FIGS. 4a and 4 b represent examples of reference voltage generating circuits 200 and 208, respectively. As shown, the reference voltage generating circuit 200 may include a pmos transistor 300 having a source operatively coupled to the pad supply voltage and both a drain and a gate operatively coupled to a resistor 302. The resistor may be, for example, on the order of 100k or any suitable value to generate, for example, a reference voltage equal to VDD pad minus VTP.

Similarly, the reference voltage generating circuit 208 includes an nmos transistor 304 having a drain and a gate operatively coupled to resistor 206 when a terminal of resistor 306 is operatively coupled to the VDD pad. The drain of the transistor 304 provides the reference voltage 210. This reference voltage is approximately equal to VTN.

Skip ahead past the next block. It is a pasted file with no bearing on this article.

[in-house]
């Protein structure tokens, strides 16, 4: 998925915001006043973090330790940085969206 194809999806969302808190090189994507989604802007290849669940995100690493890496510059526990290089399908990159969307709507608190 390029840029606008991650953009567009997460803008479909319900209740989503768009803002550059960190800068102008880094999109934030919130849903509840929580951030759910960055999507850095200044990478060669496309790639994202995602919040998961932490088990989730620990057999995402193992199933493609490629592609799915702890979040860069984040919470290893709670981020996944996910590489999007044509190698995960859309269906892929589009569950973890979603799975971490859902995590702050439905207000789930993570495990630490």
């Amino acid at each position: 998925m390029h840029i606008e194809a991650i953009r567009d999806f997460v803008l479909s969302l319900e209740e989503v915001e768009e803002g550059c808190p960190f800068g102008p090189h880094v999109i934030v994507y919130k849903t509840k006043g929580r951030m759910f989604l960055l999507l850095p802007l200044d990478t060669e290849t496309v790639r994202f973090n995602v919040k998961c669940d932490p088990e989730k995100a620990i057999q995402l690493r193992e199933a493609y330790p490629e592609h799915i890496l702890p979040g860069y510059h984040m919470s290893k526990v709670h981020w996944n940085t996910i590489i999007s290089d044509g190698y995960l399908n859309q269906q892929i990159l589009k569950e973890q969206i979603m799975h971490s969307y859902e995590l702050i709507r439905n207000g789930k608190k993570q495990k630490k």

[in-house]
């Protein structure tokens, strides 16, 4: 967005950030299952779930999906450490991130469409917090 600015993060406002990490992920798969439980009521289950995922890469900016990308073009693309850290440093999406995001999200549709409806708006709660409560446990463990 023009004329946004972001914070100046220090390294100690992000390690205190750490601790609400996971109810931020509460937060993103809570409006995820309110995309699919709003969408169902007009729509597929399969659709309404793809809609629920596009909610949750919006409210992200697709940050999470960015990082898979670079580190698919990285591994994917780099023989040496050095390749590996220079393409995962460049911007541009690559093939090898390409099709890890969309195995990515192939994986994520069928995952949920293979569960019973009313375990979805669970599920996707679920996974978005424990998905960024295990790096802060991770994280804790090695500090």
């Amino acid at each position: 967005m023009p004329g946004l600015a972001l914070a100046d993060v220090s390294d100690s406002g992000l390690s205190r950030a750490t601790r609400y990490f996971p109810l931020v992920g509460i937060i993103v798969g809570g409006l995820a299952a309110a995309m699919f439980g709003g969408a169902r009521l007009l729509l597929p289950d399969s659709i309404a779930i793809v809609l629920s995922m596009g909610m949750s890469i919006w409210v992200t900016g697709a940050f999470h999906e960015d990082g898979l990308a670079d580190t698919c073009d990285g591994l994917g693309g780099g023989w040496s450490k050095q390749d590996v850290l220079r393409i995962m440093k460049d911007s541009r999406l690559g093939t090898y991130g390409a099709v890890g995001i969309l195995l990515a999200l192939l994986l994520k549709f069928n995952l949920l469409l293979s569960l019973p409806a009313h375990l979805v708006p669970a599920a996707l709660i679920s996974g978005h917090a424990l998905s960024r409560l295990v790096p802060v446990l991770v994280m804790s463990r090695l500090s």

Each of the transistors and diodes shown in the figures are single gate oxide MOS transistors, such as 30A gate oxide thicknesses for 0.18 um technology processes. In addition, the core logic is also made of the single gate oxide thickness devices to provide a die that has all single gate devices to increase yield and decrease cost, while improving speed due to these deep submicron gate thicknesses.